Why a defender of Cambodian forest won a $175,000 prize

Leng Ouch is one six environmental advocates awarded the 2016 Goldman Environmental Prize. But in his native country of Cambodia, Ouch's environmental protection efforts stand alone.  

Cambodian environmentalist Leng Ouch is a former government official who has spent two decades helping poor villagers fight poaching of precious tropical forests. He is among the 2016 winners of the Goldman Environmental Prize.

Leng Ouch was awarded the 2016 Goldman Environmental Prize – described as the Oscars for environmental activism – for his brave efforts to save the Cambodian forest. 

"The situation is getting worse year after year," Mr. Leng Ouch tells BBC. "There is no improvement, there is more destruction. There is more deforestation and more demand from overseas. We have lost millions of hectares of land through the land concessions."

Through Economic Land Concessions (ELC), the Cambodian government has released more than 2.1 million hectares of forest since the program's inception in 2001 for long-term leases aimed at economy-boosting, large-scale agriculture, such as rubber and sugar plantations. A moratorium was imposed on ELCs in 2012, but Leng Ouch refers to this crackdown as "just a game" because deforestation continues. 

"The Ministry of the Environment doesn't care. They never go inside the jungle to patrol or arrest illegal loggers," Leng Ouch tells the Associated Press. 

So on almost a monthly basis, Leng Ouch disguises himself as different identities and enters the forest. With a camera and GPS locator in hand, Leng Ouch goes undercover as a cook, tourist, or driver to capture evidence of illegal logging in action. And just in the past year, Ouch says he has uncovered more than 2,000 cases of forestry crime. 

Leng Ouch doesn't care if his methods are seen as extreme, The Christian Science Monitor's Nathan Thompson reports."It's depressing sometimes," says Leng Ouch. "When you fight against something your whole life but it just seems to continue." 

But the 39-year-old lawyer continues his work, garnering worldwide recognition. 

"In the hopes that global attention would force the Cambodian government to change its ways, Ouch sought to expose its role in illegal logging to the international community. But in order to do that, he needed to gather and document proof," explains the Goldman Prize. "Ouch's outspoken criticism of the government put him at enormous risk, in a country where environmental activism is dangerous – sometimes even deadly."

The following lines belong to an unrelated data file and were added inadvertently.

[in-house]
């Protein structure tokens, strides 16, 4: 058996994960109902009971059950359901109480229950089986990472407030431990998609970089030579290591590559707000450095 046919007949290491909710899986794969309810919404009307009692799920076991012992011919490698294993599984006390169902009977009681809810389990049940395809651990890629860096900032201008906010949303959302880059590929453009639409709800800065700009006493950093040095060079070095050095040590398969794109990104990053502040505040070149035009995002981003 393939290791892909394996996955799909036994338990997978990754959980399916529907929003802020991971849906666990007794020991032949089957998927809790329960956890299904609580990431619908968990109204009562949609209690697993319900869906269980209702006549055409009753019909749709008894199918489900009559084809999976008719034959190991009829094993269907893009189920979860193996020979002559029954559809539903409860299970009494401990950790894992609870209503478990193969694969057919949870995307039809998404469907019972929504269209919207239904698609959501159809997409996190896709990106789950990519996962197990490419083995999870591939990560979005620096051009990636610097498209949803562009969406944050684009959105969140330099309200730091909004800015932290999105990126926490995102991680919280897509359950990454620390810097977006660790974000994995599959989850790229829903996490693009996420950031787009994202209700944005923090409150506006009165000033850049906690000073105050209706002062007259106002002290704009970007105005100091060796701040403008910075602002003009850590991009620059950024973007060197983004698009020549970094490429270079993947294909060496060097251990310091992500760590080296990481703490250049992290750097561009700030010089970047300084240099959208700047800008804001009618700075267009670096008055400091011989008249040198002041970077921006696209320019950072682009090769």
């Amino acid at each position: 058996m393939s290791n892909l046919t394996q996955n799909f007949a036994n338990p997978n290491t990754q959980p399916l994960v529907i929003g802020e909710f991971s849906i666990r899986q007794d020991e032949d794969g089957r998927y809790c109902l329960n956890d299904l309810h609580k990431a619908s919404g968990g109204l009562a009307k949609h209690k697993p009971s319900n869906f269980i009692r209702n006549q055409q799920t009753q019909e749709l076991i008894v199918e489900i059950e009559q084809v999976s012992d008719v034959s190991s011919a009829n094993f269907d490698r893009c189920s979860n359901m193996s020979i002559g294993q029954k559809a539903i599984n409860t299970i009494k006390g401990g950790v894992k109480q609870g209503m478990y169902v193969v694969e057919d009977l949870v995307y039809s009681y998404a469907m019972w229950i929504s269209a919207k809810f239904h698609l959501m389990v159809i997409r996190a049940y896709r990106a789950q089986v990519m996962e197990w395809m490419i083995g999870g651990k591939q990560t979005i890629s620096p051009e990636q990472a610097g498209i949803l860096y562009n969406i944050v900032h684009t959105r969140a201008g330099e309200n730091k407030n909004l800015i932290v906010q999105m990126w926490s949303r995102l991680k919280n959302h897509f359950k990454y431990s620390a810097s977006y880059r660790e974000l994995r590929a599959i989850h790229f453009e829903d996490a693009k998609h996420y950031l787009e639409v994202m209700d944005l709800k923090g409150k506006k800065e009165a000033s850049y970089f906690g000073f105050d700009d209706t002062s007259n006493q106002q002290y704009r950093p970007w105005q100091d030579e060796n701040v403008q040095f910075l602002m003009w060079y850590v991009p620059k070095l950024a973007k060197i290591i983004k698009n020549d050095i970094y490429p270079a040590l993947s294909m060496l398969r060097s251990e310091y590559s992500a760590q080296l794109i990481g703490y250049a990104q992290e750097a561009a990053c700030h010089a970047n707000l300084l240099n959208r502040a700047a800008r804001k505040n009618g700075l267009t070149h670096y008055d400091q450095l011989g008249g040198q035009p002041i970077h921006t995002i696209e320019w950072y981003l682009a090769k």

Not only is Leng Ouch's work productive, but it is also extremely brave. Cambodia is notoriously dangerous for environmental activists. At least five deaths have been linked to illegal logging since 2007, including the death of fellow environmentalist Chut Wutty, who was killed in 2012. 

"I try to struggle to protect the remaining forests in Cambodia because I think that not many people can do this job," Leng Ouch tells The Guardian. "Even though I know that my life and even my family is at risk; I could be criminally charged and arrested or get killed, I still try to save the forest, even though I don’t have support from other donors." 

But Leng Ouch and his fellow activists continue to fight for Cambodia's forests because they see the land as more than natural beauty – they provide a way of life. 

Deforestation has forced more than 700,000 native Cambodians off of their land in order to make room for plantations, golf resorts, and other developments typically spearheaded by Chinese investors. The problem is so acute that the United Nations says land rights conflicts are the top human rights issue in Cambodia. The developments promise jobs for local Cambodians, says Leng Ouch, but such promises are rarely realized.   

"Before, those people could earn $2,500 a year, or about $100 a night fishing," Leng Ouch tells the Associated Press. "Now they cannot fish…. They have nothing to eat." According to the World Bank, 80 percent of Cambodia’s population lives in rural areas and 70 percent depend on agriculture for their livelihoods.

Leng Ouch tells the BBC that he plans to use his $175,000 prize to further his protection efforts: "I will use this award to protect and defend the forests, and to ask local people and the international community to protect these areas." 

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